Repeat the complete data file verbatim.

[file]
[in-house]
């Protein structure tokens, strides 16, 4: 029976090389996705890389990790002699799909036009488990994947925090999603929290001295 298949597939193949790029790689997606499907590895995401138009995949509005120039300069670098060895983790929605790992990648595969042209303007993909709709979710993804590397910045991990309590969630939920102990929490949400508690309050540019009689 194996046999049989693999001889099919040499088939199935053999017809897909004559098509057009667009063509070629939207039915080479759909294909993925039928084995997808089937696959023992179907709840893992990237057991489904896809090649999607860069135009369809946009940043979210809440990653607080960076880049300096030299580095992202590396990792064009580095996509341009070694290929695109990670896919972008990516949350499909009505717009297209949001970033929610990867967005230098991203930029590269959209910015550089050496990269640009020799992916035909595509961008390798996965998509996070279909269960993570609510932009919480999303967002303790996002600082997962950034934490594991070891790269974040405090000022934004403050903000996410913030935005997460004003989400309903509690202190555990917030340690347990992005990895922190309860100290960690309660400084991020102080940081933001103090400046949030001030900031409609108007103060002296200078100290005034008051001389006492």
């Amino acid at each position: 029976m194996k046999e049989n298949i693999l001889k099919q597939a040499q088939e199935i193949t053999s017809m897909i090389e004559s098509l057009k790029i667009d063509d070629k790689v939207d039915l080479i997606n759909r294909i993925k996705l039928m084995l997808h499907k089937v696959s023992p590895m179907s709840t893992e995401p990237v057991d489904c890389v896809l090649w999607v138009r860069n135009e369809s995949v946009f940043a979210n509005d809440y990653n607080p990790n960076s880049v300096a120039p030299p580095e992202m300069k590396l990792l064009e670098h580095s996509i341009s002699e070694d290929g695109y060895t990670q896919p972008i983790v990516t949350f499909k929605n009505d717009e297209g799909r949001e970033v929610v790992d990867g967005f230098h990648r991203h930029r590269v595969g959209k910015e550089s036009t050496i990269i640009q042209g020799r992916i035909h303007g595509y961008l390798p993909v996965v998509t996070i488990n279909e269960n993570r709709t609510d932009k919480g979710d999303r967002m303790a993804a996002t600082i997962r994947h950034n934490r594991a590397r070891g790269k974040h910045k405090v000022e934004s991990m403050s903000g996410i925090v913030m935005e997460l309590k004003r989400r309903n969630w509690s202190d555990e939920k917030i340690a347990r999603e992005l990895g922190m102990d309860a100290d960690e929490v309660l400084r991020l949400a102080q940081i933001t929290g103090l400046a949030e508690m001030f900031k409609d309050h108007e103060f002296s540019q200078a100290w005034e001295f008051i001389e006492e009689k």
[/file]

[in-house]
């Protein structure tokens, strides 16, 4: 029976090389996705890389990790002699799909036009488990994947925090999603929290001295 298949597939193949790029790689997606499907590895995401138009995949509005120039300069670098060895983790929605790992990648595969042209303007993909709709979710993804590397910045991990309590969630939920102990929490949400508690309050540019009689 194996046999049989693999001889099919040499088939199935053999017809897909004559098509057009667009063509070629939207039915080479759909294909993925039928084995997808089937696959023992179907709840893992990237057991489904896809090649999607860069135009369809946009940043979210809440990653607080960076880049300096030299580095992202590396990792064009580095996509341009070694290929695109990670896919972008990516949350499909009505717009297209949001970033929610990867967005230098991203930029590269959209910015550089050496990269640009020799992916035909595509961008390798996965998509996070279909269960993570609510932009919480999303967002303790996002600082997962950034934490594991070891790269974040405090000022934004403050903000996410913030935005997460004003989400309903509690202190555990917030340690347990992005990895922190309860100290960690309660400084991020102080940081933001103090400046949030001030900031409609108007103060002296200078100290005034008051001389006492």
């Amino acid at each position: 029976m194996k046999e049989n298949i693999l001889k099919q597939a040499q088939e199935i193949t053999s017809m897909i090389e004559s098509l057009k790029i667009d063509d070629k790689v939207d039915l080479i997606n759909r294909i993925k996705l039928m084995l997808h499907k089937v696959s023992p590895m179907s709840t893992e995401p990237v057991d489904c890389v896809l090649w999607v138009r860069n135009e369809s995949v946009f940043a979210n509005d809440y990653n607080p990790n960076s880049v300096a120039p030299p580095e992202m300069k590396l990792l064009e670098h580095s996509i341009s002699e070694d290929g695109y060895t990670q896919p972008i983790v990516t949350f499909k929605n009505d717009e297209g799909r949001e970033v929610v790992d990867g967005f230098h990648r991203h930029r590269v595969g959209k910015e550089s036009t050496i990269i640009q042209g020799r992916i035909h303007g595509y961008l390798p993909v996965v998509t996070i488990n279909e269960n993570r709709t609510d932009k919480g979710d999303r967002m303790a993804a996002t600082i997962r994947h950034n934490r594991a590397r070891g790269k974040h910045k405090v000022e934004s991990m403050s903000g996410i925090v913030m935005e997460l309590k004003r989400r309903n969630w509690s202190d555990e939920k917030i340690a347990r999603e992005l990895g922190m102990d309860a100290d960690e929490v309660l400084r991020l949400a102080q940081i933001t929290g103090l400046a949030e508690m001030f900031k409609d309050h108007e103060f002296s540019q200078a100290w005034e001295f008051i001389e006492e009689k």